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finding out that he had been vilified by the local media for walking around town before the fever developed. 6. Take quiz on lecture and readings (by 11:59pm, September 18). Worth up to 20 points out of 1000 total for the course. 7. Complete short written assignment: (300–400 words) Three medical professionals have recently returned to Colorado Springs from Africa where they treated people with Ebola. One has developed the fever and symptoms of Ebola and is in quarantine in a local hospital. Your aunt is very upset that the other two individuals are still walking around Colorado Springs and that you are volunteering at the hospital where the ill person is being treated. Write a short dialogue between you and your aunt in which you explain to her the medical possibilities of an Ebola outbreak in Colorado Springs and of her contracting the disease. Be sure to include at least 3 questions or statements from her. You may take any viewpoint you wish, as long as you support it with two quotes from this week’s lecture and readings. Be aware of the language and tone you use with your aunt who has a high school education and reads the newspaper (by 11:59pm, September 18). Worth up to 20 points out of 1000 total for the course. Week 5 (September 19–25) The Cultural Context of Medical Treatment and Healing — Wendy Haggren 1. Watch: Voiced over powerpoint lecture on the biology of the immune system (briefly) and how Ebola affects the human body; African community-healer treatments for Ebola; modern medical treatments for Ebola; and what we have learned by not considering the culture of a community undergoing an Ebola outbreak. (40 min) 2. Read: Thompson, Amy E., “The Immune System,” Journal of the American Medical Association, JAMA Patient Page, 313(16): 1686, 2015. (1 page) 3. Watch: a short video by the New York Times: (5 min 38 sec) This is a personal account of the initial Ebola victims by the man who lost his famil. Note how many languages were involved in the making of this video. Relate the response of the village-healers to this first outbreak to what you will read in the Hewlett and Amola (2003) paper. 4. Read: Barry S. Hewlett and Richard P. Amola, “Cultural contexts of Ebola in northern Uganda,” Emerging Infectious Diseases, 9(10):1242-1248, 2003. This article considers lessons on effective treatment by combining appropriate local beliefs with modern medical science 5. Quiz: Complete this short assignment in Medical Science, trace, label and briefly explain, given a human outline with specific body areas indicated, the course by which humans might develop protective antibodies to Ebola and suggest why this doesn’t always happen (by 11:59pm, September 25). Worth up to 10 points out of 1000 total for the course. 6. Complete 2 Written Assignments: 1. Create a new recipe wiki by selecting a recipe from your week 3 wiki and identify which ingredients will help boost immune response and explain your answer. Modify a different recipe by exchanging ingredients for one or more that will boost the immune system; again,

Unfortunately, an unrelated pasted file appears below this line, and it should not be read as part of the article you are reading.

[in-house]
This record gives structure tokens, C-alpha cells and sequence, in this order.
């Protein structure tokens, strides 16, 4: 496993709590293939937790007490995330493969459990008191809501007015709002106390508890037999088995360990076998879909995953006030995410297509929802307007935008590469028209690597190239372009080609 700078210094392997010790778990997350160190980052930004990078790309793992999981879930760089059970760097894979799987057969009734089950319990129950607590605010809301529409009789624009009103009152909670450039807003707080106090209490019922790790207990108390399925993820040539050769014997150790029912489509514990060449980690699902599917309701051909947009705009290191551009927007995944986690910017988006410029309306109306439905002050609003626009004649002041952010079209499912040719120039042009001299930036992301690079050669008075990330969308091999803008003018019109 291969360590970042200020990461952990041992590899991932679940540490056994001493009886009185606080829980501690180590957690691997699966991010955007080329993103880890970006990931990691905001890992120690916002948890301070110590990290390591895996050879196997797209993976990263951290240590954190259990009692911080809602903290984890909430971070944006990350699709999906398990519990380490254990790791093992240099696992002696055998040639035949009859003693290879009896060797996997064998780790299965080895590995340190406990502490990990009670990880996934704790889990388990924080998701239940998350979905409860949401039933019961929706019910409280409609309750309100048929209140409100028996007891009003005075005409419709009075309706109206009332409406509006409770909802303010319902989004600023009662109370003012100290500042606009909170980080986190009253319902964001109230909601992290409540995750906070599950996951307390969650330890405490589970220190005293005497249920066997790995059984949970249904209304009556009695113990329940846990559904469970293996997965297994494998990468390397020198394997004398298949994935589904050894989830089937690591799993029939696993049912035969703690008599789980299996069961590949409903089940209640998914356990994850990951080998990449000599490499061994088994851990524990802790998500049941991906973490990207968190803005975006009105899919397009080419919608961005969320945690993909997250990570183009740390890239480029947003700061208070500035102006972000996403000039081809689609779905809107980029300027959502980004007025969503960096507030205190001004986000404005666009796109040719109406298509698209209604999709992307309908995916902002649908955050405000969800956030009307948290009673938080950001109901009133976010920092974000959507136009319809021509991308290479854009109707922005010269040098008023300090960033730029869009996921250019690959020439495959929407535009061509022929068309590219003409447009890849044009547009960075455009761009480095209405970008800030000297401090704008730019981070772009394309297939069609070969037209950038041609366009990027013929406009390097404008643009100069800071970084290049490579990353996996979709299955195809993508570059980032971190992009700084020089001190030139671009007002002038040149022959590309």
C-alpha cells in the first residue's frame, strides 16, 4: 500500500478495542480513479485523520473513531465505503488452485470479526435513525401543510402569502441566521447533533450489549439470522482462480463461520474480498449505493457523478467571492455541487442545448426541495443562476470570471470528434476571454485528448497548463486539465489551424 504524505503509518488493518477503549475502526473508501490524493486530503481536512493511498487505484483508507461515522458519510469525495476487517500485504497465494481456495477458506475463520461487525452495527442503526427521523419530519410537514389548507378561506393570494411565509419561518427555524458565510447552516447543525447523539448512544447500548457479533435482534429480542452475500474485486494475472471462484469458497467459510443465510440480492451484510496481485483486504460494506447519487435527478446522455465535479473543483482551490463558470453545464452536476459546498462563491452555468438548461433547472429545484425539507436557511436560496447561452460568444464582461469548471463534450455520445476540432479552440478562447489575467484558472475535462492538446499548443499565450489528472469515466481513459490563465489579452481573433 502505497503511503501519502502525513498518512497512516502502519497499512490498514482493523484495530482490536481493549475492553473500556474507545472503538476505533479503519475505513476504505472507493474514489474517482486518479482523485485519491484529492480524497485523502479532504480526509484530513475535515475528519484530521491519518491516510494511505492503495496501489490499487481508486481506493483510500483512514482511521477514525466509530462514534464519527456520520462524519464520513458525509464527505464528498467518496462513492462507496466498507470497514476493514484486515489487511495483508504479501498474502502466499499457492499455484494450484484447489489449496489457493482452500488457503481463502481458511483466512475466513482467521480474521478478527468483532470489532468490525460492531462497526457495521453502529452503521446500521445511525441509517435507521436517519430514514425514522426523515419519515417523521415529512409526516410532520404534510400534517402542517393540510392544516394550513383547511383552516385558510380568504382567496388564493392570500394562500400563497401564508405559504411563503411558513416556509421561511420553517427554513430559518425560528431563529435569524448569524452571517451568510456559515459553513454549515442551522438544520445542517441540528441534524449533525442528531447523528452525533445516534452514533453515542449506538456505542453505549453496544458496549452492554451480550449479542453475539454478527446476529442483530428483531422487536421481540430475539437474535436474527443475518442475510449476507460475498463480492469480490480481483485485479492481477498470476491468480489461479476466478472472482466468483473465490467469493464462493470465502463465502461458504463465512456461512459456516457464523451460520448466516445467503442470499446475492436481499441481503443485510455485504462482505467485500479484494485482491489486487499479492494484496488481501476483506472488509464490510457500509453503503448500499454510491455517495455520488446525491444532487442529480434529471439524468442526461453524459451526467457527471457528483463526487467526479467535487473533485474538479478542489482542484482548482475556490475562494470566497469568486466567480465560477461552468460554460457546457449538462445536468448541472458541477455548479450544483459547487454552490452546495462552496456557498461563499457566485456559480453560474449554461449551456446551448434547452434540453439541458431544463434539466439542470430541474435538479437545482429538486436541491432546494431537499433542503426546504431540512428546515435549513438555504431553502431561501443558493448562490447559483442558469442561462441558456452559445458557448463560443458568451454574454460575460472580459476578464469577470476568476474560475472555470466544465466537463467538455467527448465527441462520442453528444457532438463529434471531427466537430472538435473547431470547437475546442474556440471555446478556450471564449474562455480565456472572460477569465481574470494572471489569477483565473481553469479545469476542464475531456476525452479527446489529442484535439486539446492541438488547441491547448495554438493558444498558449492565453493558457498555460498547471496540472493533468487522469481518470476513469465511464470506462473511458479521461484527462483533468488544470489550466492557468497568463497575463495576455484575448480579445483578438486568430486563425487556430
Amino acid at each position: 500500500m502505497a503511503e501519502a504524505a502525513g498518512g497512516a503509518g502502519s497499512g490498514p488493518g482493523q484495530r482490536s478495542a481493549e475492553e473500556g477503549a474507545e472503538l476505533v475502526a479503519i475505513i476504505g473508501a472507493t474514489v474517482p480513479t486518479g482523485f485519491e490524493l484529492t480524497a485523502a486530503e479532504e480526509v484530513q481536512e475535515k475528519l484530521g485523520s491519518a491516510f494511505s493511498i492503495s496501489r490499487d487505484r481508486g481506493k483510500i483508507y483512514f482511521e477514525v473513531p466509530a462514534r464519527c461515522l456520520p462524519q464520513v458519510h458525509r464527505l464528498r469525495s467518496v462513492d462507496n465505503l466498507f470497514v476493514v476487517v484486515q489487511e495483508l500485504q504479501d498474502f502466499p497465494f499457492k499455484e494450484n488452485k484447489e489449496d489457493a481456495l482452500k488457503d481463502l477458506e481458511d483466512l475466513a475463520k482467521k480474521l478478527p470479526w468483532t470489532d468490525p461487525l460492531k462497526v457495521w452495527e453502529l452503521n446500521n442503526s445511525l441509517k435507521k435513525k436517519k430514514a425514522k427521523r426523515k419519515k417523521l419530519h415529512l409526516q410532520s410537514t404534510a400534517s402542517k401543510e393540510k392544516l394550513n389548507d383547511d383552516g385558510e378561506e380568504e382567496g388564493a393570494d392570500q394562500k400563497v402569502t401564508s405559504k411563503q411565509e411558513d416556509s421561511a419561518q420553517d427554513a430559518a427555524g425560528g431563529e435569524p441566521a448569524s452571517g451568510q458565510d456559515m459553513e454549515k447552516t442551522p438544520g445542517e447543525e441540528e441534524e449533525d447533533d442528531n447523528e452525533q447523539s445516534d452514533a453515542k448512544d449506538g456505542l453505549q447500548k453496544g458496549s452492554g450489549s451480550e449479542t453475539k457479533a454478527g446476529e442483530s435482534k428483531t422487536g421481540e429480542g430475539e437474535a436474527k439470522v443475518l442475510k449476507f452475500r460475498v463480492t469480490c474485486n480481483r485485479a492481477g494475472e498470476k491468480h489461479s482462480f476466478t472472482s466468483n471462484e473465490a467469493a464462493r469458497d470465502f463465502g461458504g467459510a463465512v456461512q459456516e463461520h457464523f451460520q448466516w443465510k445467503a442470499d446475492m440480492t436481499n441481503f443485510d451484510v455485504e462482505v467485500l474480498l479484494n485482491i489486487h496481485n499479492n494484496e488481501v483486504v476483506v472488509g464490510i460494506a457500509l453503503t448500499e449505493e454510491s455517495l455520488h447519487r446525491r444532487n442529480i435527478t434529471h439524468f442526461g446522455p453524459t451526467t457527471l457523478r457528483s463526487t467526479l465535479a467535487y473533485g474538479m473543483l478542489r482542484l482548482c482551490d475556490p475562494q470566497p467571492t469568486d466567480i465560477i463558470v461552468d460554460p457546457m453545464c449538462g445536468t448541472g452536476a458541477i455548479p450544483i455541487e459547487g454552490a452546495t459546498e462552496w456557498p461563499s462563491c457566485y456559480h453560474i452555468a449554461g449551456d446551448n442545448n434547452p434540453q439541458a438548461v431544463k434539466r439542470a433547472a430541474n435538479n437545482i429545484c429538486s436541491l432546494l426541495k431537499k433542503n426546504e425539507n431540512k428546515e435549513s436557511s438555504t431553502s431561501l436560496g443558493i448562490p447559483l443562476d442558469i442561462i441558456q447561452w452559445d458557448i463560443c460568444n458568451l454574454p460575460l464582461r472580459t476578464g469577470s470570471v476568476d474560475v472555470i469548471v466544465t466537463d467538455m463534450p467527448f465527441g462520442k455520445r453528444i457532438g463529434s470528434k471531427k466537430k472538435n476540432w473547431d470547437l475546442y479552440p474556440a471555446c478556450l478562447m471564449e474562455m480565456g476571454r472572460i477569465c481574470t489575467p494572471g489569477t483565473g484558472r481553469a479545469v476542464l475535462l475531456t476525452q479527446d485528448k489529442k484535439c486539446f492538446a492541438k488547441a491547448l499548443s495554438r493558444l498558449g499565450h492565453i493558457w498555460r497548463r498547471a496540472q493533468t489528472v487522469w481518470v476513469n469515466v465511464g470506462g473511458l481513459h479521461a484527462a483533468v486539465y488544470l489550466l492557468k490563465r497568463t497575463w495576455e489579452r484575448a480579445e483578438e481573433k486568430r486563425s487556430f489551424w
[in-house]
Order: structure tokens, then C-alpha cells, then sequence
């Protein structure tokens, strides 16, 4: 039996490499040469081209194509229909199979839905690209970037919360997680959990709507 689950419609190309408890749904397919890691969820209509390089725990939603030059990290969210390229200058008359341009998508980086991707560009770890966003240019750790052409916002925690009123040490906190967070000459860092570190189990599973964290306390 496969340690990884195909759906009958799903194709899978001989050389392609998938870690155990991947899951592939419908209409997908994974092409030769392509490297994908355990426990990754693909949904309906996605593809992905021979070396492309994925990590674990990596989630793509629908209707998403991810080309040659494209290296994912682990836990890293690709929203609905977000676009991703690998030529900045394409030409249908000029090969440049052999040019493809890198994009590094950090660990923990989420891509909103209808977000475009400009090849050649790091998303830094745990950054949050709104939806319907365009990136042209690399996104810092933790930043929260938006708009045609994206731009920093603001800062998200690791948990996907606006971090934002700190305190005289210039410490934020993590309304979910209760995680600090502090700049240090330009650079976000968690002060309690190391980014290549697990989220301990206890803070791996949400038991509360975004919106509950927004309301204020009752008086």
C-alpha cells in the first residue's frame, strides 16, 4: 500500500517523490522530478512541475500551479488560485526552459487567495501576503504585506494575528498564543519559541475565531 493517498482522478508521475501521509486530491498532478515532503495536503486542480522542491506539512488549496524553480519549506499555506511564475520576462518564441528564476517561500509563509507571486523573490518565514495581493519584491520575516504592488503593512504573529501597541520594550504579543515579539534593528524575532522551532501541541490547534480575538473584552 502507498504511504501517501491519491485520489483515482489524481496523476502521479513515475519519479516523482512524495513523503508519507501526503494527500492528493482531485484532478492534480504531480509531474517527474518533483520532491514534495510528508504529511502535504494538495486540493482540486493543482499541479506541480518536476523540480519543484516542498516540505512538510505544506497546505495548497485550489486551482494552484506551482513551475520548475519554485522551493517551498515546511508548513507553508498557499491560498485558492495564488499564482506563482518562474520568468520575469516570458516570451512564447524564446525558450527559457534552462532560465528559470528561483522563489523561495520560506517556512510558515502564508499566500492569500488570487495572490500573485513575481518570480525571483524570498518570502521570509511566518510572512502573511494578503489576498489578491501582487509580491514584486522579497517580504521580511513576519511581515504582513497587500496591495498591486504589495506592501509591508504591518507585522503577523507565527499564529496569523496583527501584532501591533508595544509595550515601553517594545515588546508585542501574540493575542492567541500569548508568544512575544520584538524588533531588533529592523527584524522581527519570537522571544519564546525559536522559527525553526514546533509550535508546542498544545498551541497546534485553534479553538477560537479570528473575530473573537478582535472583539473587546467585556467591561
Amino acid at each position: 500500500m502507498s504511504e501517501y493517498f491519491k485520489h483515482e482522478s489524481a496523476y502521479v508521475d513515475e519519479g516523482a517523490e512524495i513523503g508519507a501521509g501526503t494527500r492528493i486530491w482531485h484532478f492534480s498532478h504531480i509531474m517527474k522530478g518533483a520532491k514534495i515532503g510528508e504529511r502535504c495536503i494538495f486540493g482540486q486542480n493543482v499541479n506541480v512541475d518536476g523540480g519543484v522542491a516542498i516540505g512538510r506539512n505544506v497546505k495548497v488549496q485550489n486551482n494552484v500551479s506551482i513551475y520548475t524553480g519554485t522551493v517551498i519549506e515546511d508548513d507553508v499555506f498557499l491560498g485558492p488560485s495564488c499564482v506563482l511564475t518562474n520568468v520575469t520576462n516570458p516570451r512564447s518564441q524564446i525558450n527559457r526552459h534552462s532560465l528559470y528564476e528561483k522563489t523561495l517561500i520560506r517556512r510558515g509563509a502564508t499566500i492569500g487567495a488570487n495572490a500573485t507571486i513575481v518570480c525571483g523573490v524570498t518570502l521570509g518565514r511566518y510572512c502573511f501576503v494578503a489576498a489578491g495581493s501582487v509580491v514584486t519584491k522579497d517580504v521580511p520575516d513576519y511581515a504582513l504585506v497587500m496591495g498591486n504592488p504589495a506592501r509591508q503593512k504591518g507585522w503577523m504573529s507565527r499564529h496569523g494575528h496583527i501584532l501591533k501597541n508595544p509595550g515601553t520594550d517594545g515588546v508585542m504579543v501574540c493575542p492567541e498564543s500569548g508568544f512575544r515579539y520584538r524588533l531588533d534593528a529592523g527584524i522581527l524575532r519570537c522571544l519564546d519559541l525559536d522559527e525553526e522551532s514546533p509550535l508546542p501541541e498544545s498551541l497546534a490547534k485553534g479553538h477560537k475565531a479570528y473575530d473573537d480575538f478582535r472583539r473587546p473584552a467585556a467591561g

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explain (by 11:59pm, September 25). Worth up to 20 points out of 1000 total for the course. 2. Comment: Why or why not might a medical practice here in town be willing to distribute your immune-boosting recipes for free if you found a way to print hundreds of copies. What support or arguments do you think you might you receive from today’s medical professionals? (By 11:59pm, September 25). Worth up to 10 points out of 1000 total for the course. Week 6 (September 26–October 2) Cultural Ways of Knowing Nature: Indigenous and 21st Century Perspectives On Our Relationship with the Natural World and Its Healing Power — Eileen Skahill *Watch: Brief Instructor video discussing the week’s content and explaining in detail the study of environmental sociology in the age of climate change, emphasizing the connections between society, ecology and the economy with the premise that the planet is a “shared commons”. *Read: 1. Wall-Kimmerer: Braiding Sweet Grass: Indigenous Wisdom, Scientific Knowledge and the Teachings of Plants pgs: 1-38 BB 2. David Suzuki: “Interconnections” pgs. 1-11 BB 3. National Geographic: “This Is Your Brain on Nature” _content=link_fb20151223ngmcalltowild&utm_campaign=Content&sf17614328=1 *Written Assignment: Part 1 Watch 1. Numen (film trailer 5:46) Part 2: Write (200-250 word count/ total): 2. Compare the perspectives of the village—healers in Dr. Haggren’s Week 5 content on Ebola with the Indigenous perspective in Wall— Kimmerer’s readings. How are their approaches similar or different? 3. Using the Numen video and the National Geographic article, answer the following questions considering the role of the whole of nature as a healing. a. What was your connection to nature when you were a child? Did you spend time outdoors and what did you do? b. What is your relationship with nature now as an adult? How has it changed? What role has technology played in the relationship you have with nature as an adult? c. Do you personally use nature (or realize that you do) as a “healing power” in managing stress in your life as the National Geographic article suggests